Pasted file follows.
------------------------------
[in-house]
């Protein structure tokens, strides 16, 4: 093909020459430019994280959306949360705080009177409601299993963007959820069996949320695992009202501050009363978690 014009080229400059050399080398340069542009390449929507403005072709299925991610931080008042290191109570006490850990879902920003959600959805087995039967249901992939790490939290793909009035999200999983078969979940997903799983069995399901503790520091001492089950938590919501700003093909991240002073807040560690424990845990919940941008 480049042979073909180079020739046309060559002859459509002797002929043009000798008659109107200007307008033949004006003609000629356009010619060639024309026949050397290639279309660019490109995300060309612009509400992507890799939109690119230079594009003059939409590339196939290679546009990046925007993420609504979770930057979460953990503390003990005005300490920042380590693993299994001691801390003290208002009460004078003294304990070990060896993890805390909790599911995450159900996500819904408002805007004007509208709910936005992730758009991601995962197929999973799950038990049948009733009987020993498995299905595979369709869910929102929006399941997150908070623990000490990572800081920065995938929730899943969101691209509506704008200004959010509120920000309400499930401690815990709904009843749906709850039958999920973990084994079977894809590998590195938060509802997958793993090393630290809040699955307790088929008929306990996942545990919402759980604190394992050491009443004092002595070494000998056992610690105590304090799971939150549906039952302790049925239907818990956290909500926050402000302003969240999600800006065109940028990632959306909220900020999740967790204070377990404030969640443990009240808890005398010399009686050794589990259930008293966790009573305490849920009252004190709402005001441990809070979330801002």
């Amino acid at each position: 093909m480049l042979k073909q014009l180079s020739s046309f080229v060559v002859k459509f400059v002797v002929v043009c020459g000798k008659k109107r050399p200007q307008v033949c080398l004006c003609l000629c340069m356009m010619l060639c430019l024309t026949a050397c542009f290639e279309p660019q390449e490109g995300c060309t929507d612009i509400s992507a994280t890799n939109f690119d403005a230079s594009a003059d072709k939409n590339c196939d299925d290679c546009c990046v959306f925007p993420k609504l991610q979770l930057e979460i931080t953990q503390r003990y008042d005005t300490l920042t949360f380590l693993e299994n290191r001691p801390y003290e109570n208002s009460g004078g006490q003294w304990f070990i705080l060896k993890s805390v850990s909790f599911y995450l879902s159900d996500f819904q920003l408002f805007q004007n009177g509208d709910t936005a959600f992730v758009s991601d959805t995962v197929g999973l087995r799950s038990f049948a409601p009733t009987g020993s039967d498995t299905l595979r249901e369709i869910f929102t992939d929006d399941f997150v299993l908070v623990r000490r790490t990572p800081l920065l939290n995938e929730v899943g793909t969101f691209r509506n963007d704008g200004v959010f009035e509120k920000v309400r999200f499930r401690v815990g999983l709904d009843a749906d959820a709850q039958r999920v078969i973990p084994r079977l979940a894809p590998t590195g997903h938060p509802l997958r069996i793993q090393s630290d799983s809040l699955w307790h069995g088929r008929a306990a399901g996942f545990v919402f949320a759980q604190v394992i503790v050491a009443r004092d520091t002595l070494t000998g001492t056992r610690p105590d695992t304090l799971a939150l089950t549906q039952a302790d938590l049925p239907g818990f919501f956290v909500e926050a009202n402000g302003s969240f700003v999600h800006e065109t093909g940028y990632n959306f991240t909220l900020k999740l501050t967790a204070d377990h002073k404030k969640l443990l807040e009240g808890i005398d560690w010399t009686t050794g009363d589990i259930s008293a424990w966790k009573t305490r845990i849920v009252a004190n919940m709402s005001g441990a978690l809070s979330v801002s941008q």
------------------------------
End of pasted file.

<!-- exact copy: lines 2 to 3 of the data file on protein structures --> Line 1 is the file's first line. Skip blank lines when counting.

């Protein structure tokens, strides 16, 4: 093909020459430019994280959306949360705080009177409601299993963007959820069996949320695992009202501050009363978690 014009080229400059050399080398340069542009390449929507403005072709299925991610931080008042290191109570006490850990879902920003959600959805087995039967249901992939790490939290793909009035999200999983078969979940997903799983069995399901503790520091001492089950938590919501700003093909991240002073807040560690424990845990919940941008 480049042979073909180079020739046309060559002859459509002797002929043009000798008659109107200007307008033949004006003609000629356009010619060639024309026949050397290639279309660019490109995300060309612009509400992507890799939109690119230079594009003059939409590339196939290679546009990046925007993420609504979770930057979460953990503390003990005005300490920042380590693993299994001691801390003290208002009460004078003294304990070990060896993890805390909790599911995450159900996500819904408002805007004007509208709910936005992730758009991601995962197929999973799950038990049948009733009987020993498995299905595979369709869910929102929006399941997150908070623990000490990572800081920065995938929730899943969101691209509506704008200004959010509120920000309400499930401690815990709904009843749906709850039958999920973990084994079977894809590998590195938060509802997958793993090393630290809040699955307790088929008929306990996942545990919402759980604190394992050491009443004092002595070494000998056992610690105590304090799971939150549906039952302790049925239907818990956290909500926050402000302003969240999600800006065109940028990632959306909220900020999740967790204070377990404030969640443990009240808890005398010399009686050794589990259930008293966790009573305490849920009252004190709402005001441990809070979330801002």
């Amino acid at each position: 093909m480049l042979k073909q014009l180079s020739s046309f080229v060559v002859k459509f400059v002797v002929v043009c020459g000798k008659k109107r050399p200007q307008v033949c080398l004006c003609l000629c340069m356009m010619l060639c430019l024309t026949a050397c542009f290639e279309p660019q390449e490109g995300c060309t929507d612009i509400s992507a994280t890799n939109f690119d403005a230079s594009a003059d072709k939409n590339c196939d299925d290679c546009c990046v959306f925007p993420k609504l991610q979770l930057e979460i931080t953990q503390r003990y008042d005005t300490l920042t949360f380590l693993e299994n290191r001691p801390y003290e109570n208002s009460g004078g006490q003294w304990f070990i705080l060896k993890s805390v850990s909790f599911y995450l879902s159900d996500f819904q920003l408002f805007q004007n009177g509208d709910t936005a959600f992730v758009s991601d959805t995962v197929g999973l087995r799950s038990f049948a409601p009733t009987g020993s039967d498995t299905l595979r249901e369709i869910f929102t992939d929006d399941f997150v299993l908070v623990r000490r790490t990572p800081l920065l939290n995938e929730v899943g793909t969101f691209r509506n963007d704008g200004v959010f009035e509120k920000v309400r999200f499930r401690v815990g999983l709904d009843a749906d959820a709850q039958r999920v078969i973990p084994r079977l979940a894809p590998t590195g997903h938060p509802l997958r069996i793993q090393s630290d799983s809040l699955w307790h069995g088929r008929a306990a399901g996942f545990v919402f949320a759980q604190v394992i503790v050491a009443r004092d520091t002595l070494t000998g001492t056992r610690p105590d695992t304090l799971a939150l089950t549906q039952a302790d938590l049925p239907g818990f919501f956290v909500e926050a009202n402000g302003s969240f700003v999600h800006e065109t093909g940028y990632n959306f991240t909220l900020k999740l501050t967790a204070d377990h002073k404030k969640l443990l807040e009240g808890i005398d560690w010399t009686t050794g009363d589990i259930s008293a424990w966790k009573t305490r845990i849920v009252a004190n919940m709402s005001g441990a978690l809070s979330v801002s941008q």